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Monthly Archives: January 2010

Those crazy kids and their media

Kaiser Family Foundation has a new report available on youth and technology. Overall, it’s not a surprising report – basically, if they’re awake, they’re online. Media consumption increased in almost every domain – web, TV, music, games, etc. Print was down. Two parts of the report were interesting – though mainly for lack of useful [...]

Internet Freedom

Take a few minutes (ok, maybe about 30). Read this transcript of Hillary Clinton’s presentation on internet freedom. Leave the politics out of it. It is, I think, an important speech that has the prospect of serving as a touch point for advancing the freedom online discussion – delivered by a senior government official who [...]

Age of External Knowledge

I’ve stated (many) times that the most significant impact of the internet is the externalization (capturing and recording…and then making available for future analysis) of all aspects of our lives. How much do we need to commit to memory when we can search Google? What does it mean to “know” something today? To have it [...]

New York Times to charge for content?

Publishers (such as Rupert Murdoch and now New York Times) are once again experimenting with paid content models. I personally don’t care. I’m sure some people will pay. I would likely subscribe to an exceptionally informative newspaper or magazine online. Publishers face a challenge in the amount of free content that is readily available. I [...]

Learning: Extracting Order from Chaos

Chaos theory can provide a useful model for learning: a limited range of inputs can provide a significant variety of outputs. Because the output range is so diverse, it’s easy to assume that the process itself must be astonishingly complex. It’s not. Systems that are complex and even chaotic function according to a few simple [...]

Facebook Connect

Facebook is building its strategy on this simple concept: wherever I go, there I am. The scattered, fragmented identity that many people have online (a profile on Facebook, LinkedIn, Google, blogs, Flickr, YouTube, etc.) is a real challenge to manage. Just this past week, I discovered my Educause profile was still listing University of Manitoba [...]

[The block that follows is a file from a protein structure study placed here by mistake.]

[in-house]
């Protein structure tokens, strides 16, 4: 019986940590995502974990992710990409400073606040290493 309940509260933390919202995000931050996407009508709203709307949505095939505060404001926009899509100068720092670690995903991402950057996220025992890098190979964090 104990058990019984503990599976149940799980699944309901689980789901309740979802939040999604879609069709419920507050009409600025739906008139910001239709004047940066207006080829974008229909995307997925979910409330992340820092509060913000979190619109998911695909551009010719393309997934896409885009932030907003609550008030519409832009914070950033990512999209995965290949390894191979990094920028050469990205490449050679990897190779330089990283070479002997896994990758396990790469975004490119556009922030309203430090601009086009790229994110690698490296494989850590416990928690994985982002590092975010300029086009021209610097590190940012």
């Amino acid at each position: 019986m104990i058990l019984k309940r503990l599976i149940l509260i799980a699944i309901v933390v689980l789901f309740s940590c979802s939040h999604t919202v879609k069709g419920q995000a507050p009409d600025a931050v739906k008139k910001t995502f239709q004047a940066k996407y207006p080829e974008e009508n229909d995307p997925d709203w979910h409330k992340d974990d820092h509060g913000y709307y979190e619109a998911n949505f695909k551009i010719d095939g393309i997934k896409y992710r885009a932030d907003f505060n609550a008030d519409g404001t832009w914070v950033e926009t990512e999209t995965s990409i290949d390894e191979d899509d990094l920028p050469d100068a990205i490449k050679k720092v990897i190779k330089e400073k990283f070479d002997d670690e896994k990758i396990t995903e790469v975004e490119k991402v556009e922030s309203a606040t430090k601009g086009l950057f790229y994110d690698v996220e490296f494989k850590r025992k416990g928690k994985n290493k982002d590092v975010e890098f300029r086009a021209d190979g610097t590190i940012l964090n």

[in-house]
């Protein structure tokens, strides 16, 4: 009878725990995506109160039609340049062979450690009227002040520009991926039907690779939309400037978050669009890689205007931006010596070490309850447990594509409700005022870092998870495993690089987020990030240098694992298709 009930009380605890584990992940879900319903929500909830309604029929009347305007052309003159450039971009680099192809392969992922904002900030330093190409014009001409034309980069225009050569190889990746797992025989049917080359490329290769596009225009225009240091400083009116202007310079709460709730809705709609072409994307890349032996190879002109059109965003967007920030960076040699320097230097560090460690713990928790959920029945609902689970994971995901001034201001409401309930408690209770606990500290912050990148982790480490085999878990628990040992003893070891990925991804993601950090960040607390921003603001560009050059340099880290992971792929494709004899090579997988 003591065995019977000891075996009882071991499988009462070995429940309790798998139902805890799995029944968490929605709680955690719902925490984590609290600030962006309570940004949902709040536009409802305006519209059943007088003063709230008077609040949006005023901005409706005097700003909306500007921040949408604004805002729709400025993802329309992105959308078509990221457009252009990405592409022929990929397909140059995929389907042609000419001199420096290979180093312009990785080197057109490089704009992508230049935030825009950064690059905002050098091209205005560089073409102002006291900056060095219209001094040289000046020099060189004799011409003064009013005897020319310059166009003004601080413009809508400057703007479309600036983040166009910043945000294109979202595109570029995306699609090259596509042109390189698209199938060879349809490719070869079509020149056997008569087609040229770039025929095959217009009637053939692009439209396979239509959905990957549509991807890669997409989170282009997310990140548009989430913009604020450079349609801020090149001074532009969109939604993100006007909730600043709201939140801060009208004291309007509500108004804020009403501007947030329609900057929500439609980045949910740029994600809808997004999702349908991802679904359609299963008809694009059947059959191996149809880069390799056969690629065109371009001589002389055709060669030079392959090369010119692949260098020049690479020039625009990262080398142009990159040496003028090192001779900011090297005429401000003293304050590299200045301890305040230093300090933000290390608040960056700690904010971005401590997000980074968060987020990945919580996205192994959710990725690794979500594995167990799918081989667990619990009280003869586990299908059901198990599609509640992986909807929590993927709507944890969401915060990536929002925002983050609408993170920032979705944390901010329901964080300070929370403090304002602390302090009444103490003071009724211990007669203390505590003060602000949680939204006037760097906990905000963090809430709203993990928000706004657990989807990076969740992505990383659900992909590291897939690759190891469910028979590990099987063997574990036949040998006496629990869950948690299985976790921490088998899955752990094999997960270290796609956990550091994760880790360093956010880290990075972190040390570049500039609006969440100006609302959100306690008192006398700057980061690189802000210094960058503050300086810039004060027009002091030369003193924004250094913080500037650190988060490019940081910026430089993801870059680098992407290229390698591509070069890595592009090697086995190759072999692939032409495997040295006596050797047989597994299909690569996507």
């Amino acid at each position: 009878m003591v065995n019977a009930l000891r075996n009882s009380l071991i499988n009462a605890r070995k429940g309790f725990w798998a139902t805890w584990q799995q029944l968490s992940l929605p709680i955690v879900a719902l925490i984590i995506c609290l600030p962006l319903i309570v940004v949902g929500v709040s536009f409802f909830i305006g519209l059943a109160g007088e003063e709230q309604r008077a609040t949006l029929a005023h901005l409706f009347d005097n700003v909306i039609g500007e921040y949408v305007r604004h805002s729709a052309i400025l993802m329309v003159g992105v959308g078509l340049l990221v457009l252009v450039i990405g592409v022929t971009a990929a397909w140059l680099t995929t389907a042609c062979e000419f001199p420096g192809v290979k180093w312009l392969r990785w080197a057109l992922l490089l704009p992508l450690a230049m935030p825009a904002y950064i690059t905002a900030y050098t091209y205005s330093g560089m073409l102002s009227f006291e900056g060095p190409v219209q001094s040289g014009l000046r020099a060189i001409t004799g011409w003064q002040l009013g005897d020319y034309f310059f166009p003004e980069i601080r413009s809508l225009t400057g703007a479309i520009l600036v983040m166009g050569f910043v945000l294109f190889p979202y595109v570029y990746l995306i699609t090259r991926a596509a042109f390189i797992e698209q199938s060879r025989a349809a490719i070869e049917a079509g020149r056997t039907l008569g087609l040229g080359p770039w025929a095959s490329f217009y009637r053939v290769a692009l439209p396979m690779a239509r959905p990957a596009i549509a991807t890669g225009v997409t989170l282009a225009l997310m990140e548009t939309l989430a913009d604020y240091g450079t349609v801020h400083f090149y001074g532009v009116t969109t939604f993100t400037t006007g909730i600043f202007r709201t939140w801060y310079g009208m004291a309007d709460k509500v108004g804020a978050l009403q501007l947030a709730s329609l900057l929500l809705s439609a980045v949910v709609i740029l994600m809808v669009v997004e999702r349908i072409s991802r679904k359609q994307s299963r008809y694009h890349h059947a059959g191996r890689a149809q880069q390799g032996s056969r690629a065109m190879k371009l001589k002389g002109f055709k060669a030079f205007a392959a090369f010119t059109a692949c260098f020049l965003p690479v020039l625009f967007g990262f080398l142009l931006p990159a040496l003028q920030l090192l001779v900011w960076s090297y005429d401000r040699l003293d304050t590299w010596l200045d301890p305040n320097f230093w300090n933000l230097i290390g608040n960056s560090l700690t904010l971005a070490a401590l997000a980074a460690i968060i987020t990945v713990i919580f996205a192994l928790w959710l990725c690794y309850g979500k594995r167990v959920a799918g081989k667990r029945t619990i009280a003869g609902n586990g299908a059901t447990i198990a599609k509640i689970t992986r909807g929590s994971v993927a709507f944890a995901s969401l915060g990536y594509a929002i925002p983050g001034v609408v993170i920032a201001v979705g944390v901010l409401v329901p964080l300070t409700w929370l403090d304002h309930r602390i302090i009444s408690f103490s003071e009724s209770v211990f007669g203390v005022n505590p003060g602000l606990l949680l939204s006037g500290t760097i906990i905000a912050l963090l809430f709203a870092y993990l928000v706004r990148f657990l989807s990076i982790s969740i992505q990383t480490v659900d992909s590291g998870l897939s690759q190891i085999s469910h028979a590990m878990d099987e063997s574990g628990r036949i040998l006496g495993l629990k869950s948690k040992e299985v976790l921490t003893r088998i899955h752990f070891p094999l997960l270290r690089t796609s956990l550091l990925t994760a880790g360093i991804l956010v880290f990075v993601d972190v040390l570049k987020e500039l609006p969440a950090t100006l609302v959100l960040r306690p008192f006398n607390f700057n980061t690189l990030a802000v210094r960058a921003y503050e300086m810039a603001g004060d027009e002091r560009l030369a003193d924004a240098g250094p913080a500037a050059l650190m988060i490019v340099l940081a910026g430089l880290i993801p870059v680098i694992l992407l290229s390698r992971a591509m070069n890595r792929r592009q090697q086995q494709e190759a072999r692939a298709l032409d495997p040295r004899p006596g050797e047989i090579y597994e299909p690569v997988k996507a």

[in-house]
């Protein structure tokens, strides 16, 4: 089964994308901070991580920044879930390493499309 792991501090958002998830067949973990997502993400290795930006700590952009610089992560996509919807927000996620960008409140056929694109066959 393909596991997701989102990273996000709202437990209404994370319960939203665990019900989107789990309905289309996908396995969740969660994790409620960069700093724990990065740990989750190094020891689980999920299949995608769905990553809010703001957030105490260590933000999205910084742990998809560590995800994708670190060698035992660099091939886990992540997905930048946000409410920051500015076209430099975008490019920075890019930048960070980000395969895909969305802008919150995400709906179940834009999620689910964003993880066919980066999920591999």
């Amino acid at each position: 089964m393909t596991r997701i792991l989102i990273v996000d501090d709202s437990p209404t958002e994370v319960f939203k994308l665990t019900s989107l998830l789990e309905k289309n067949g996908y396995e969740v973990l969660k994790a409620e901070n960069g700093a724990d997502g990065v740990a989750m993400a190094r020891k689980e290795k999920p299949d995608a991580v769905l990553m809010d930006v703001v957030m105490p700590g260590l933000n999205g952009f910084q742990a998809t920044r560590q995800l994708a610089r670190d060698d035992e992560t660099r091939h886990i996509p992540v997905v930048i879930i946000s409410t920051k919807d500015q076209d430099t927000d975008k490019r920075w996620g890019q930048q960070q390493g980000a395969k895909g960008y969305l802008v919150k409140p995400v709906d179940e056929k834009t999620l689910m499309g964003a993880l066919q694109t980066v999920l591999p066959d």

Horizon Report – 2010

The 2010 edition of the Horizon Report is now available. I won’t comment on the content of the report – I’m sure others will critique/approve the specific trends addressed. Instead, I want to discuss the process of putting the report together. I received an invite from NMC earlier this year to participate on the Advisory [...]

Hybrid Education

Many aspects of education, training, and development need to be questioned. What has technology (and the internet) made obsolete? How important is space? What can we do at a distance? What does a live lecture add that a good quality recording doesn’t? How can we thin classroom walls and bring in external experts? Or connect [...]


Privacy is difficult. Our purchases, searches, and actions are recorded to varying degrees. Facebook and networking sites are pushing the boundaries of what we have in the past viewed as privacy. I think a historical view of privacy is a bit of an illusion (Stephen Downes has talked about this in the past from his [...]


National Geographic is one of the few publications that I think I would miss if it was only available online. Not sure why. Most magazines can be read in bits and pieces, flipping through until I discover something of relevance. With National Geographic, I find almost every article interesting. And the photography isn’t too shabby. [...]